Dewey and his daughter Jane went to South Africa in July 1934, at the invitation of the World Conference of New Education Fellowship in Cape Town and Johannesburg, where he delivered several talks. The conference was opened by the South African Minister of Education Jan Hofmeyr, and Deputy Prime Minister Jan Smuts. Other speakers at the conference included Max Eiselen and Hendrik Verwoerd, who would later become prime minister of the Nationalist government that introduced Apartheid.John and Jane’s expenses were paid by the Carnegie Foundation. He also traveled to Durban, Pretoria and Victoria Falls in what was then Rhodesia (now Zimbabwe) and looked at schools, talked to pupils, and gave lectures to the administrators and teachers. In August 1934, Dewey accepted an honorary degree from the University of the Witwatersrand.

    At the University of Michigan, Dewey published his first two books, Psychology (1887), and Leibniz’s New Essays Concerning the Human Understanding (1888), both of which expressed Dewey’s early commitment to British neo-Hegelianism. In Psychology, Dewey attempted a synthesis between idealism and experimental science. While still professor of philosophy at Michigan, Dewey and his junior colleagues, James Hayden Tufts and George Herbert Mead, together with his student James Rowland Angell, all influenced strongly by the recent publication of William James’ Principles of Psychology(1890), began to reformulate psychology, emphasizing the social environment on the activity of mind and behavior rather than the physiological psychology of Wilhelm Wundt and his followers. By 1894, Dewey had joined Tufts, with whom he would later write Ethics(1908) at the recently founded University of Chicago and invited Mead and Angell to follow him, the four men forming the basis of the so-called “Chicago...

    Dewey sometimes referred to his philosophy as instrumentalism rather than pragmatism, and would have recognized the similarity of these two schools to the newer school named consequentialism. He defined with precise brevity the criterion of validity common to these three schools, which lack agreed-upon definitions: His concern for precise definition led him to detailed analysis of careless word usage, reported in Knowing and the Knownin 1949.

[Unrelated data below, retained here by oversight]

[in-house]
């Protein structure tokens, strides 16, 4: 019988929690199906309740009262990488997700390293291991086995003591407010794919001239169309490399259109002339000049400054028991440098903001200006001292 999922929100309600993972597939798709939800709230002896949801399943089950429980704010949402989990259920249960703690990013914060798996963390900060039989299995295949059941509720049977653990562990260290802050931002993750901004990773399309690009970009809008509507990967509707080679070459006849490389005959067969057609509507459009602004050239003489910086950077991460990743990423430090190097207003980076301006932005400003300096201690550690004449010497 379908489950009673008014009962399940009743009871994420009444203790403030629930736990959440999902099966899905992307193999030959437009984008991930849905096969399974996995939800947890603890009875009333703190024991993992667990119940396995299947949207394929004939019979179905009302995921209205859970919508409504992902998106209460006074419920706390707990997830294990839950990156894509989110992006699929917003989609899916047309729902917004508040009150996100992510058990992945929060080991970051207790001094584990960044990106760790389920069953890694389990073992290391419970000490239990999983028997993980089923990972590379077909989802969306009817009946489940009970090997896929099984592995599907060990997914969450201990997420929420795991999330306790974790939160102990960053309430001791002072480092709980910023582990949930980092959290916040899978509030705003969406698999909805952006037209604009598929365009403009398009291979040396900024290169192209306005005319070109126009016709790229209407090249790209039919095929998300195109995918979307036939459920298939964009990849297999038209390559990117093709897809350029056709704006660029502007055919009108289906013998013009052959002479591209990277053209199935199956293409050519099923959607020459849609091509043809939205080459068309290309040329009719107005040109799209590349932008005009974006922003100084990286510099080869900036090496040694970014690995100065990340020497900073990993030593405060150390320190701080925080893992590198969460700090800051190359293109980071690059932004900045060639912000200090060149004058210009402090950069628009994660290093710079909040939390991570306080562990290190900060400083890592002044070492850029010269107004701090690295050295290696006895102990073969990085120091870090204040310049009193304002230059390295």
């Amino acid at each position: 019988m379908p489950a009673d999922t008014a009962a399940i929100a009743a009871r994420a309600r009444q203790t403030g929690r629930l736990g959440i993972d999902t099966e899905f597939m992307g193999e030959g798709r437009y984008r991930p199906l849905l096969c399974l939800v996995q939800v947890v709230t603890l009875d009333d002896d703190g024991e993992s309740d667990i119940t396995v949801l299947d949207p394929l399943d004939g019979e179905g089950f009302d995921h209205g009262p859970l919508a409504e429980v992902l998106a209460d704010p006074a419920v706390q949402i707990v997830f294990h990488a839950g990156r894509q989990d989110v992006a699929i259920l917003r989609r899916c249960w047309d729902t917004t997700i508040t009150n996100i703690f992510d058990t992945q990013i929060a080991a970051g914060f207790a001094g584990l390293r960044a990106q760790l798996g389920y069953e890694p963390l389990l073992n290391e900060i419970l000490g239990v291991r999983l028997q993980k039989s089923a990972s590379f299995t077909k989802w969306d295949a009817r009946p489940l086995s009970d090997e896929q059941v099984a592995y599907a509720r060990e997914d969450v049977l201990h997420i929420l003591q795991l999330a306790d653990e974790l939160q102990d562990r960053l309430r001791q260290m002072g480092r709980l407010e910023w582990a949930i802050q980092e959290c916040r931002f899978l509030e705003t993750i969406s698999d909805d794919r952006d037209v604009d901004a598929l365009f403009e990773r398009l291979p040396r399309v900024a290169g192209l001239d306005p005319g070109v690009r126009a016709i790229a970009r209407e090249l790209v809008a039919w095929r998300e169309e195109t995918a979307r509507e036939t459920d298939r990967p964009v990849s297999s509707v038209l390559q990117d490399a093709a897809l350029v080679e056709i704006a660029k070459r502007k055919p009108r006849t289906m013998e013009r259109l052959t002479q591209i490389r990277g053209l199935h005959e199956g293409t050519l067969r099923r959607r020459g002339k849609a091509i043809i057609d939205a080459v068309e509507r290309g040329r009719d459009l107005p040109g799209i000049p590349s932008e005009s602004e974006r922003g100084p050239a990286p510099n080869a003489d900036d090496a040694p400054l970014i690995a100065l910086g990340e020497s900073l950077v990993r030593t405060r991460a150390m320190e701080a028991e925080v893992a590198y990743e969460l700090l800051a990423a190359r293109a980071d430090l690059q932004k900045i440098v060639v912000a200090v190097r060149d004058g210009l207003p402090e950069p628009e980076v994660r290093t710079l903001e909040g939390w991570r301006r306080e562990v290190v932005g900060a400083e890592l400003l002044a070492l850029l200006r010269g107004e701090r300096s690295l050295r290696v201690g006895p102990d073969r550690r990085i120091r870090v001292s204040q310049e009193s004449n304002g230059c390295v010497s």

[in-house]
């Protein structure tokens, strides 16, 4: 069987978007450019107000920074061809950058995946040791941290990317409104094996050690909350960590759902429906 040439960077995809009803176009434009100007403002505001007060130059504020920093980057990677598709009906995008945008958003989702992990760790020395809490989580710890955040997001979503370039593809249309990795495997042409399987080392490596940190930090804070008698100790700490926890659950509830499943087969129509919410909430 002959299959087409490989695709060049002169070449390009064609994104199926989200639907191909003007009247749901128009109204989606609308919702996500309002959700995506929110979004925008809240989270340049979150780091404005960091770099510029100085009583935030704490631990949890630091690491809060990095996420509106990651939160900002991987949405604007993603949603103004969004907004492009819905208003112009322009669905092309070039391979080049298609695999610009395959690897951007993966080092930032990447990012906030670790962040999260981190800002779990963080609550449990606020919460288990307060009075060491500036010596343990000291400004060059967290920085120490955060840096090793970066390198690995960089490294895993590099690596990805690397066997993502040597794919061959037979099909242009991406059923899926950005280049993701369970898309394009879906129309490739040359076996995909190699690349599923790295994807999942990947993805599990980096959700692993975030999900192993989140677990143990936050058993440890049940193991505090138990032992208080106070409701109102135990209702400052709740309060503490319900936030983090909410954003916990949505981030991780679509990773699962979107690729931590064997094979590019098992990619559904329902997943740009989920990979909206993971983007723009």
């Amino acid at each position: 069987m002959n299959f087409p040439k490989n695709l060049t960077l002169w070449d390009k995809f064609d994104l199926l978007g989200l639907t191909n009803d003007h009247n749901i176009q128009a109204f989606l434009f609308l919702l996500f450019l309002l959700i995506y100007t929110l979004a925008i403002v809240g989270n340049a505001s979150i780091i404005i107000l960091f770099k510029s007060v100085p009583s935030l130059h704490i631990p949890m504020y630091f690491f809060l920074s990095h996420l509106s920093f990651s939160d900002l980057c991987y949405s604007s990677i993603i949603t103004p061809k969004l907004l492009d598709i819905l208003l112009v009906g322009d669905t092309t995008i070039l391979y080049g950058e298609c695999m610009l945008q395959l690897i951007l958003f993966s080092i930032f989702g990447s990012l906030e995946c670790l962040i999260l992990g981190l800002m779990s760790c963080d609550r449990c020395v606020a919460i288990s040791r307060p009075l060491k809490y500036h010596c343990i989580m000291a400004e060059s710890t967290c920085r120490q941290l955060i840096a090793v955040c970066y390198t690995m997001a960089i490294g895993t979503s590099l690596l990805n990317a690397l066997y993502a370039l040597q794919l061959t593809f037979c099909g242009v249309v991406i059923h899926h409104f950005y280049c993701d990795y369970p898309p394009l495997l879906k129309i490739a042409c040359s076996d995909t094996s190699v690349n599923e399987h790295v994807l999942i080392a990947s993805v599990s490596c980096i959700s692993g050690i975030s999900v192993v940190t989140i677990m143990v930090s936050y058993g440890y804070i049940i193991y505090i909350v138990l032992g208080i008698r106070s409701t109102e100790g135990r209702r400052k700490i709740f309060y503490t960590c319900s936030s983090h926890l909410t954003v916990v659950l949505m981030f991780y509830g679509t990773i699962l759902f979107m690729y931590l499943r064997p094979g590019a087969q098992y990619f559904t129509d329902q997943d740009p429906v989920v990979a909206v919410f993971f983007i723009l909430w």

Dewey sees paradox in contemporary logical theory. Proximate subject matter garners general agreement and advancement, while the ultimate subject matter of logic generates unremitting controversy. In other words, he challenges confident logicians to answer the question of the truth of logical operators. Do they function merely as abstractions (e.g., pure mathematics) or do they connect in some essential way with their objects, and therefore alter or bring them to light? Yet Dewey was not entirely opposed to modern logical trends. Concerning traditional logic, he states: Louis Menand argues in The Metaphysical Clubthat Jane Addams had been critical of Dewey’s emphasis on antagonism in the context of a discussion of the Pullman strike of 1894. In a later letter to his wife, Dewey confessed that Addams’ argument was: He went on to add: In a letter to Addams, clearly influenced by his conversation with her, Dewey wrote:

    Dewey founded the University of Chicago laboratory school, supported educational organizations, and supported settlement houses especially Jane Addams’ Hull House. Through his work at the Hull House serving on its first board of trustees, Dewey was not only an activist for the cause but also a partner working to serve the large immigrant community of Chicago and women’s suffrage. Dewey experienced the lack of children’s education while contributing in the classroom at the Hull House and the lack of education and skills of immigrant women.Stengel argues: His leading views on democracy included: This helped to shape his understanding of human action and the unity of human experience. Dewey believed that a woman’s place in society was determined by her environment and not just her biology. On women he says, “You think too much of women in terms of sex. Think of them as human individuals for a while, dropping out the sex qualification, and you won’t be so sure of some of your generaliza...